Daniel’s Decisions: MLB Predictions–Expectations High For O’s, Nats


(Via Facebook.com/Orioles)

After a historically eventful winter, there has not been a more anticipated baseball season in recent years than the 2015 season. Opening week in baseball is upon us, and there are some shifts in teams’ expectations–not just locally.


With many big players, such as Justin Upton, Max Scherzer and Jon Lester leaving town for new opportunities, the disparity between every club has narrowed greatly.


Teams we have come accustomed to winning (Philadelphia, Atlanta, Tampa Bay, etc) are currently in an organizational lull, where they either lack skilled farm players, or their farm system hasn’t grown to their potential yet. Conversely, annual cellar dwellers like San Diego, Miami, and the New York Mets are on the rise.


The trend in today’s game is to hit more home-runs than your opponent, and to have a flame throwing, strikeout bullpen. Teams such as Kansas City, San Francisco and Baltimore epitomize these recent trends, as they were all able to go far in last year’s postseason.


Looking forward to this season, there are many interesting story-lines that need to be discussed.


Firstly, the revamped Padres offense is one that has the potential to be deadly, but with offensive question marks in the infield, there is room for concern. However, San Diego did address a key bullpen issue by trading for former Braves closer Craig Kimbrel.


The decline of the defending champion Giants will be a slow and painful one. They did not improve their already weak starting rotation and lineup, and the injury to Hunter Pence will hurt them immensely. What’s more, it’s debatable whether Cain will ever return to Cy Young form.


The AL Central appears to have become the best division in the Majors. One could make a valid argument any four of the five teams in the division could pull ahead and take the crown, so it will be interesting to see who comes out on top.

Here are my predictions for the 2015 MLB season:


AL East-                AL Central-                AL West-

Baltimore 89-73            Detroit 86-76                Seattle 93-69

Boston 87-75                Chicago 85-77                Los Angeles 90-72

Toronto 85-77                Cleveland 85-77            Oakland 78-84

New York 83-79            Kansas City 80-82            Texas 74-88

Tampa Bay 74-88            Minnesota 71-91            Houston 73-89


NL East-                NL Central-                NL West-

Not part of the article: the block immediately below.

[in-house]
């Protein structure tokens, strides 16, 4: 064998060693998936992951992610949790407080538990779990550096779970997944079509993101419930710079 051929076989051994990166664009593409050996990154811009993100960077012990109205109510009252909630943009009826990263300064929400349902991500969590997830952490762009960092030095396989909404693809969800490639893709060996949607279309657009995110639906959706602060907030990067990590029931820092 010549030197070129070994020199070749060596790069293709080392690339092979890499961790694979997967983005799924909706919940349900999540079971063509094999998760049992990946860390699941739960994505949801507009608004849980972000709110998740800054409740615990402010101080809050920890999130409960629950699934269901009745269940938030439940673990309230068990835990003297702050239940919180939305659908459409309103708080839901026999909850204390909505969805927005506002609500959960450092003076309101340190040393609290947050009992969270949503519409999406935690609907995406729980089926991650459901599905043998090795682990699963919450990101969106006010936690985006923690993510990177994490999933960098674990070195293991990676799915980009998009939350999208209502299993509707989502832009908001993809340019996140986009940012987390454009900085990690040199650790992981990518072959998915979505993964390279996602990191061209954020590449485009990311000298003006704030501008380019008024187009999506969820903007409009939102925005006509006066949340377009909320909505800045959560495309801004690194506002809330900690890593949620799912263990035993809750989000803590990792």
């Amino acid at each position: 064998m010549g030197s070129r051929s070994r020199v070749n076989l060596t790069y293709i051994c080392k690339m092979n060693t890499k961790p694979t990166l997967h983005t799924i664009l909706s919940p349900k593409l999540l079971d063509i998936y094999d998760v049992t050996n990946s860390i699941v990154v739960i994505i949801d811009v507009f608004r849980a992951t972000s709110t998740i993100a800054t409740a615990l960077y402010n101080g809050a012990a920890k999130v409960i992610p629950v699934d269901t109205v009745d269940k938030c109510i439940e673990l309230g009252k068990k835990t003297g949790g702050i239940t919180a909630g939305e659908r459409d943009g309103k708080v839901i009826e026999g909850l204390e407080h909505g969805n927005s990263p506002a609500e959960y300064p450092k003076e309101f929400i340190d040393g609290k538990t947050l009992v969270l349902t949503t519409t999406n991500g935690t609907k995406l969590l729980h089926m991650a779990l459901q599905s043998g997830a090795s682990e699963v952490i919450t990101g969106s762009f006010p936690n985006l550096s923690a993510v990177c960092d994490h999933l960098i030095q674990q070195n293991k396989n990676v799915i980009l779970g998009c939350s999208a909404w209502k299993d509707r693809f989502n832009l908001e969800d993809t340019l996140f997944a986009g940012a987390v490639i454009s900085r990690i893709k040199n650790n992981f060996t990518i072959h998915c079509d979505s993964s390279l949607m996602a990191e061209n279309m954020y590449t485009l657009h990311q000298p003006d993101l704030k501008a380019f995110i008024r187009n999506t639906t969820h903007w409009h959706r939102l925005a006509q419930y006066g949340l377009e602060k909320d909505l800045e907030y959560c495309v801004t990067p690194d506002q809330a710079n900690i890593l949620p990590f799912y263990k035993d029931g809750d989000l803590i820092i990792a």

Washington 94-68            St. Louis 91-71            Los Angeles 90-72

Miami 85-77                Pittsburgh 86-76            San Diego 88-74

New York 82-80            Chicago 82-80                San Francisco 84-78

Atlanta 74-88                Milwaukee 79-83            Colorado 73-89

Philadelphia 68-94            Cincinnati 75-87            Arizona 69-93


To summarize the playoffs, the Orioles will take on the Mariners in the AL Championship Series, falling in five games.


In the National League Championship Series, the Cardinals will battle the Nationals, eventually losing in six games.


The 2015 World Series will feature two first timers to the Fall Classic–Washington DC and Seattle.


The Mariners were close last season. They needed more hitting and power in their lineup, and addressed both in one swoop with the surprising recruitment of home-run hitter, Nelson Cruz.


Conversely, Washington was a key example of the rich getting richer in an important facet of the sport–pitching. Already possessing one of the game’s strongest starting rotations, the Nationals strengthened that rotation’s depth. Hitting may still be an issue for the Nationals, pending injury, but the Mariners will prove to combine for one of the greatest pitching dual series in recent memory.


While one team addressed their needs while the other prioritized a monopoly of the pitching market, the ladder will prove to be path to a championship banner. The Nationals have the stronger, deeper staff of the two stellar rotations, which will prove key to winning their first World Series title since 1924, when they were the Senators.